Is a migraine more than just a bad headache?

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Migraines are an extraordinarily prevalent neurological disease, affecting 39 million men, women, and children in the U.S. and 1 billion worldwide. 90% of migraine sufferers have it in their families and 85% of all migraineurs are women.

Having a migraine is more than a bad headache as it is often accompanied by other disabling symptoms such as visual disturbances, nausea, vomiting, extreme sensitivity to light, sound, and smell, and tingling or numbness in the face or extremities, dizziness, insomnia, poor concentration, memory problems, fatigue as well as mood and personality changes like depression, anxiety and nervousness.

It is thought that migraines come from increased excitability of the central nervous system. They can also be a consequence of a concussion. In any case, people who have migraines have an increased susceptibility to a variety of “triggers” that make their brain hyper excitable.

Here are four things that may help with migraines:

#1 Limit the Triggers

The most common triggers are stress, smells, flickering lights, certain visual patterns, irregular meals, changing sleep patterns, excessive heat, changes in hormones and noise. A food sensitivity test or a rotation and elimination diet can be helpful in determining your own potential food triggers for a migraine.
Regardless of the trigger, the frequency and the intensity of migraine headaches can be reduced by making lifestyle changes.

#2 Colored Lenses and Light Therapy

Using colored lenses and light therapies can reduce the frequency and intensity of migraines by changing how light coming into your eyes effects your brain.  Specific colored frequencies of light can change how your neurons fire, helping to calm the brain. In addition, it can calm the fight or flight stress response.

Colored lenses effectively dampen the effects of what is called pattern glare. Pattern glare is a form of visual discomfort, arising from viewing repetitively striped patterns. Instead of the patterns appearing as they are, they may appear to move, to shimmer or to vary in shape over time.  This can trigger a migraine.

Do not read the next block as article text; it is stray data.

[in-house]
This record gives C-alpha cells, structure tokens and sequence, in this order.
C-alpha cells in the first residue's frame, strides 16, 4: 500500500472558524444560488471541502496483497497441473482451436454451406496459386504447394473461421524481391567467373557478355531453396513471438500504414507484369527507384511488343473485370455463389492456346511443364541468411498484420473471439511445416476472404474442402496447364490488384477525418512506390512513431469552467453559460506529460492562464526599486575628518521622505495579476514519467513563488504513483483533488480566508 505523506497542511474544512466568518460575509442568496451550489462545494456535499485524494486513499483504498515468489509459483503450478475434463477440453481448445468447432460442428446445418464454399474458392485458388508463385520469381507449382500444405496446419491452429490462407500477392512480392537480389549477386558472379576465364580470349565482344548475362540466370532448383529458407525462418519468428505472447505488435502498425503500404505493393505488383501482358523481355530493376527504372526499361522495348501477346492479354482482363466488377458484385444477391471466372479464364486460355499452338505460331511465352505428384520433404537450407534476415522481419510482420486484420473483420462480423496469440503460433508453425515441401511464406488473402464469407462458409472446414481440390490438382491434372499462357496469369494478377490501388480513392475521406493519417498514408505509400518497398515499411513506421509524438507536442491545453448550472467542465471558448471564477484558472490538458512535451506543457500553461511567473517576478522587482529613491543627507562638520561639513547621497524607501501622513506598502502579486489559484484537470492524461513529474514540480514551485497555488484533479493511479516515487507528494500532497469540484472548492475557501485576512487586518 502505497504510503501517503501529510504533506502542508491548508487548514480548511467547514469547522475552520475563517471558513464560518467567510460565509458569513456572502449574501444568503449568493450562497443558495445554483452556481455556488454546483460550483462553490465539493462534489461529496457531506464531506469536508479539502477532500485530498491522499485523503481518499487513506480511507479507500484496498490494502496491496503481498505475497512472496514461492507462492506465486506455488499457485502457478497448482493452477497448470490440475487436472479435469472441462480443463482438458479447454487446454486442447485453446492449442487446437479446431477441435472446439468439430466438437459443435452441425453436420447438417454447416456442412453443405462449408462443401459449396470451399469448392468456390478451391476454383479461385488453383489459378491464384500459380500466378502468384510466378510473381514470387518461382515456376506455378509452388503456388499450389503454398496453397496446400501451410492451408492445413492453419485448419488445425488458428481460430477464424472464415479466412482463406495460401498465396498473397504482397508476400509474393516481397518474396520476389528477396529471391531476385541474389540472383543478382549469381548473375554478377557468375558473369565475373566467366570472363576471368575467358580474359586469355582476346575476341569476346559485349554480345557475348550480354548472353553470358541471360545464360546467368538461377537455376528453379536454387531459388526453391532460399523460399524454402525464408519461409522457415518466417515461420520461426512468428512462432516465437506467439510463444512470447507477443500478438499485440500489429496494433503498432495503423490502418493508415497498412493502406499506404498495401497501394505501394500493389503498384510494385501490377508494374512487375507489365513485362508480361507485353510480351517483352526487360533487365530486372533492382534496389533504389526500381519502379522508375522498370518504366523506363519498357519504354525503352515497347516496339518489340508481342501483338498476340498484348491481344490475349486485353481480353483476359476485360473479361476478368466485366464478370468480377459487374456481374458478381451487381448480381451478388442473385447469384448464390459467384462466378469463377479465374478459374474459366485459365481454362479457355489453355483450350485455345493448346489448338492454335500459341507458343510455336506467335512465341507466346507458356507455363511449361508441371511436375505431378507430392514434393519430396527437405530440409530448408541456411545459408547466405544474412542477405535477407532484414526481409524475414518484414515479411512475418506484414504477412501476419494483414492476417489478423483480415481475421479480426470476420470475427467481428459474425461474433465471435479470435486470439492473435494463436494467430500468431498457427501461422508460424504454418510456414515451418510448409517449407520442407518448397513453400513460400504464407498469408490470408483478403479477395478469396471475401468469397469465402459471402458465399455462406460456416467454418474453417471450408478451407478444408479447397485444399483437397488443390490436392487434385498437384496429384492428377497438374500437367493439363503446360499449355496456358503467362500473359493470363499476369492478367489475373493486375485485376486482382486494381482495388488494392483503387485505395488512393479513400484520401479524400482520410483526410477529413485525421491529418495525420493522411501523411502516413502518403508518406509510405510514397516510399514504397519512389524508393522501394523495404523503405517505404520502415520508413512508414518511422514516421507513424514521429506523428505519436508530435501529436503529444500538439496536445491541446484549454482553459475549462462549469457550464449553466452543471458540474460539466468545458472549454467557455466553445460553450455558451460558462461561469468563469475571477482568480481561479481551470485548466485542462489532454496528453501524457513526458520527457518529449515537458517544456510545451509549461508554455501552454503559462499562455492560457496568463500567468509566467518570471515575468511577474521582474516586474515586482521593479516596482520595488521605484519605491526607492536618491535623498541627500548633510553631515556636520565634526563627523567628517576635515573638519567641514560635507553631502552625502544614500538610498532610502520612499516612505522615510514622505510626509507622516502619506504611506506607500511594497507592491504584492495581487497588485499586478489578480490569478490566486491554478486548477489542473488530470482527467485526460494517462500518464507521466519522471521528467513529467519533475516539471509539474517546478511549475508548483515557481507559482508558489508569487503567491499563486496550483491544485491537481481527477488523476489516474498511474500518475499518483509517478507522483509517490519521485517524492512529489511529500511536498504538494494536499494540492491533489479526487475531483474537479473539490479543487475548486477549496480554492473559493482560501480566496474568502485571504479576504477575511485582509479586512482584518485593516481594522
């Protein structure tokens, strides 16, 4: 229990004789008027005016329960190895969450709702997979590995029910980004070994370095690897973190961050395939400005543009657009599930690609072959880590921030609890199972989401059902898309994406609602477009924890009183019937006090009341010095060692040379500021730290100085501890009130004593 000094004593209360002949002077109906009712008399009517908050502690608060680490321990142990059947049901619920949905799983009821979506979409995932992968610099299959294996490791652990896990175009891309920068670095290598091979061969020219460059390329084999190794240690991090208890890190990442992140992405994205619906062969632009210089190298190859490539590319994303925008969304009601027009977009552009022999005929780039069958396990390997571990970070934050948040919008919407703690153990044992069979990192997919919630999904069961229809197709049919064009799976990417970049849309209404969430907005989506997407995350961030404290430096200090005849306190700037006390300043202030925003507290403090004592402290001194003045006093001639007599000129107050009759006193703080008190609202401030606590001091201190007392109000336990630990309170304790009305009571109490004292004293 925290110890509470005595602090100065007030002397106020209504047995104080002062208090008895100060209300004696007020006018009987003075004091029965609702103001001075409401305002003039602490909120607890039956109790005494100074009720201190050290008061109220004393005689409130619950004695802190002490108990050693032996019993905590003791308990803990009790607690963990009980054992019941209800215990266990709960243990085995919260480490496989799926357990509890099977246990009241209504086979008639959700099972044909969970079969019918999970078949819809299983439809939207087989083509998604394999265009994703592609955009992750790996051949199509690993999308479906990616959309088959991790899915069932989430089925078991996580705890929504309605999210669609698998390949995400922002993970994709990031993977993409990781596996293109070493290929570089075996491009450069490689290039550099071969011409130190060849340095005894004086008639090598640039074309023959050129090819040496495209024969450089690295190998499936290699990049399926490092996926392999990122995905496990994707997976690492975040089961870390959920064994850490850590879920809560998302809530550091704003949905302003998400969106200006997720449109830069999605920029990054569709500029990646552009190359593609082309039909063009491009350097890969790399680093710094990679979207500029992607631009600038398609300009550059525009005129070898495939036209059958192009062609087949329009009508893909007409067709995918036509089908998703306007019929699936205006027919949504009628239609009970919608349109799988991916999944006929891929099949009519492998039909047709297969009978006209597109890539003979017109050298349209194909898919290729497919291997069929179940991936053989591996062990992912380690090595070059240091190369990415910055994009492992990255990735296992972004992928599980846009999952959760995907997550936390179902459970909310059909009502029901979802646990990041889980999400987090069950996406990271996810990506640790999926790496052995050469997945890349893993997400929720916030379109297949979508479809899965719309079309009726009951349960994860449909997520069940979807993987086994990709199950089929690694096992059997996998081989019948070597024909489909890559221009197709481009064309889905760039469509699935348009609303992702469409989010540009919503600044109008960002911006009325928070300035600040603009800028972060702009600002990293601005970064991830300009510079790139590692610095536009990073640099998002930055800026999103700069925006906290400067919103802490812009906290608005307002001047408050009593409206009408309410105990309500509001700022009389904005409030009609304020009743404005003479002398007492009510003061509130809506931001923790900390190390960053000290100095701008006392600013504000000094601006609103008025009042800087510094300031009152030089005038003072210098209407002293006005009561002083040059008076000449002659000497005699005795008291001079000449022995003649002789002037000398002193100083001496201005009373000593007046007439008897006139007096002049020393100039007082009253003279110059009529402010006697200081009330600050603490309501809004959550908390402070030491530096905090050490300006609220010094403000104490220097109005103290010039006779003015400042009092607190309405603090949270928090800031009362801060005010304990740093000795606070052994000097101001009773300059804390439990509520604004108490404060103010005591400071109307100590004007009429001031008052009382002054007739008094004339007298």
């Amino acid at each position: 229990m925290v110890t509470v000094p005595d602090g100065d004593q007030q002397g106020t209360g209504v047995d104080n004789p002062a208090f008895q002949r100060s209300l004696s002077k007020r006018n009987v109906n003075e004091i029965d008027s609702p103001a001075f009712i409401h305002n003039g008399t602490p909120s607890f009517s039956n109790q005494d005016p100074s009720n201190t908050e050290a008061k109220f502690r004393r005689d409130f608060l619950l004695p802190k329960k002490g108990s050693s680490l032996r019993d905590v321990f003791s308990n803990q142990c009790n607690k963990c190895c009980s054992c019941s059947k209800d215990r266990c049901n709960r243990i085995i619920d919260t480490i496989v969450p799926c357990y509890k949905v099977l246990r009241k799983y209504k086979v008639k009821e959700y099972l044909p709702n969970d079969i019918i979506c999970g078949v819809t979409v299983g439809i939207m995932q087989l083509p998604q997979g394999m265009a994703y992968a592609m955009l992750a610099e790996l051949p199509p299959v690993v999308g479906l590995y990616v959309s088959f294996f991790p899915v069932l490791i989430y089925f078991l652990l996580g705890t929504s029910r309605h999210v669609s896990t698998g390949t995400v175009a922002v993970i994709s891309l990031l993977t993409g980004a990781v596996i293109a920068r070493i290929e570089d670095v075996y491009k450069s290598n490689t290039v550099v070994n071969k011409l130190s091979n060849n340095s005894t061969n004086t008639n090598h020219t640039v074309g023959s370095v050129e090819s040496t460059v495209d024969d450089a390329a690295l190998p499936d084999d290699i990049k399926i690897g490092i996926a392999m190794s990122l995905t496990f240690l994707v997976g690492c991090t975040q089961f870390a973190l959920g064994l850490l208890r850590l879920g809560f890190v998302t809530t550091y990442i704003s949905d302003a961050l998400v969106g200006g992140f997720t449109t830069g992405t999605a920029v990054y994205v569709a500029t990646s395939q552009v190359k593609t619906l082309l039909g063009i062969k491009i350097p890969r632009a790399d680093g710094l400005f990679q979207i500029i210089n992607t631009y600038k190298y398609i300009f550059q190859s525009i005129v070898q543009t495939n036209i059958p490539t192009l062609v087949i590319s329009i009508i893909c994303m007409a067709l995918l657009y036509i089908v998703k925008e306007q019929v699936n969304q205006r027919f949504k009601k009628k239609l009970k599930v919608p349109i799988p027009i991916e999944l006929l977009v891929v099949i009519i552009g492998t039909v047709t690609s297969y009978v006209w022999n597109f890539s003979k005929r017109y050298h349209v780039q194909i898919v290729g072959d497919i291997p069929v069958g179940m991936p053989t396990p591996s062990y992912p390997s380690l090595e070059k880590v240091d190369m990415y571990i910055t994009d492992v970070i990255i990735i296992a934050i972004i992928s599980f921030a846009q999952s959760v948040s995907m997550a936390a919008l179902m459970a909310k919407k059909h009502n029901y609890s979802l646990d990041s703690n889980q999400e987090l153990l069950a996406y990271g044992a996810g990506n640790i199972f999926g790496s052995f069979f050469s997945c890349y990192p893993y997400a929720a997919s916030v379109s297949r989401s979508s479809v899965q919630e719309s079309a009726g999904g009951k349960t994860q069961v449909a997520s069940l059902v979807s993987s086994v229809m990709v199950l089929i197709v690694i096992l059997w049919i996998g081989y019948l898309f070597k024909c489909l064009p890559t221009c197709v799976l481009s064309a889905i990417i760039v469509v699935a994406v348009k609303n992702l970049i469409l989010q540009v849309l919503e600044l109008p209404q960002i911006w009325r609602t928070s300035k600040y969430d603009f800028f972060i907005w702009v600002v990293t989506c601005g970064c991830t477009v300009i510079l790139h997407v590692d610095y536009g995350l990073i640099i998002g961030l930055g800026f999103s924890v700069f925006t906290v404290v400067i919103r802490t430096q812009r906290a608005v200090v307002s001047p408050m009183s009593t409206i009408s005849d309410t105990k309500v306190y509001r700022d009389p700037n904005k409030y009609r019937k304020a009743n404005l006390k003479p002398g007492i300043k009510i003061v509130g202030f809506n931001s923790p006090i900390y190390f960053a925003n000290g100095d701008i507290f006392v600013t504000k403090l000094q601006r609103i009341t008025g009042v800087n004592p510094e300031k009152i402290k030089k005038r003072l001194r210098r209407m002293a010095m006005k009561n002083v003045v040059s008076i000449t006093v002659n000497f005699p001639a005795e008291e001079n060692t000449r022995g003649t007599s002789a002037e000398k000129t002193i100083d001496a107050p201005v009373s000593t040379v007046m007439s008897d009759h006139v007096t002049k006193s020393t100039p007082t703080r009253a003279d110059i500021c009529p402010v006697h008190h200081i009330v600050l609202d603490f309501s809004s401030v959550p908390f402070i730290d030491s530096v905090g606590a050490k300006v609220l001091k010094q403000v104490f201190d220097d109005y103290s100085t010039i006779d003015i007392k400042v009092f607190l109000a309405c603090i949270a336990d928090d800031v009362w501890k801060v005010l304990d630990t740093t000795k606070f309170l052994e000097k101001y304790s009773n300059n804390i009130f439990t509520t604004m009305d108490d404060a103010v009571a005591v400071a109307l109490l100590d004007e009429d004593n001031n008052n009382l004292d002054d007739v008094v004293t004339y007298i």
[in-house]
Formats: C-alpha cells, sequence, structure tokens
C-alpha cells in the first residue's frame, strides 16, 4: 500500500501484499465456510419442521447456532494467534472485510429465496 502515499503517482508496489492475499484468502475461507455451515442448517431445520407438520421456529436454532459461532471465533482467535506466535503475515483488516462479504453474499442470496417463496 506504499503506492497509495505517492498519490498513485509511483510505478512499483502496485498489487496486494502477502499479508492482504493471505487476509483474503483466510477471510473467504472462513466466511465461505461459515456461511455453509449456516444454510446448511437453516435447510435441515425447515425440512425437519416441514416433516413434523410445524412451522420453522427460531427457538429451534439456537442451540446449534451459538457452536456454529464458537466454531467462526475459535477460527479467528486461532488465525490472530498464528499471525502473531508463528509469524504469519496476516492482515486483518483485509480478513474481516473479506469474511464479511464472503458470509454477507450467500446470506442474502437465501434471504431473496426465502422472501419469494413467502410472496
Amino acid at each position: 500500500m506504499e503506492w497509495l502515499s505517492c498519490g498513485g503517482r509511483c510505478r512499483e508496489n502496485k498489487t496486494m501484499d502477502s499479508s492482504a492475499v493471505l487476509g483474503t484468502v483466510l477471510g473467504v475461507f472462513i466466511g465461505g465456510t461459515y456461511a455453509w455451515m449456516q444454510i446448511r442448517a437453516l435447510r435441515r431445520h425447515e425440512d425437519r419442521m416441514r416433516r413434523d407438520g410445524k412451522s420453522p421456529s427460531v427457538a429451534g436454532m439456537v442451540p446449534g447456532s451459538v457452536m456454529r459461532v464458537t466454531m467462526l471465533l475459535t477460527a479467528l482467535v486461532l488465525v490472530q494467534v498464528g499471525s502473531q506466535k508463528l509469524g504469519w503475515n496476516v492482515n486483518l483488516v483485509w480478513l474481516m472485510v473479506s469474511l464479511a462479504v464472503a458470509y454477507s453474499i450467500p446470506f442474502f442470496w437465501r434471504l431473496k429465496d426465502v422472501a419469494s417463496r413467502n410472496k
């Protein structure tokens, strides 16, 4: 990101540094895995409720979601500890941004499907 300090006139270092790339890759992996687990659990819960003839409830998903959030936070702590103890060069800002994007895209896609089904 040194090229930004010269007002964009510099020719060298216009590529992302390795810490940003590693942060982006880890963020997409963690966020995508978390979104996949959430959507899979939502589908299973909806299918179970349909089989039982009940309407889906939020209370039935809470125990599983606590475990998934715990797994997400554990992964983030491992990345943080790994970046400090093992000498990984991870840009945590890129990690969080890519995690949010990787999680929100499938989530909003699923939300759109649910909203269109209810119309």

Certain visual stimuli produce visual stress. Migraine sufferers are particularly susceptible to visual stress. This can be reduced with precision‐tinted lenses.
The colors are highly specific and personalized. No one color works for everyone. However, by finding the right tint you can reduce visual stress thereby reducing migraine frequency.

#3 Unique Glasses

Uniquely personalized glasses that quiet down an overactive nervous system can really help with migraines.

These are highly specialized, custom glasses that take advantage of the wiring between the retina and brain. Much of the brain is accessible to light frequencies through the eye-brain connection.

Properly prescribed eyeglasses should not only sharpen the image of distant or near objects as their goal, they should also direct light to the different parts of the retina that connect to different parts of the brain. This prescription modification can have a calming effect on the brain and make migraines less likely to occur.

#4 Resolve Nutritional Deficiencies

Certain nutritional deficiencies predispose a person to having migraines. The most common nutritional deficiencies are magnesium, riboflavin, pyridoxine (B6), CoQ 10, alpha lipoic acid, vitamin D, carnitine and cobalamin (B12).

Evidence indicates that supplementation with these important nutrients can lessen the frequency of migraines and shorten the duration in migraine patients.

Is a migraine more than just a bad headache?
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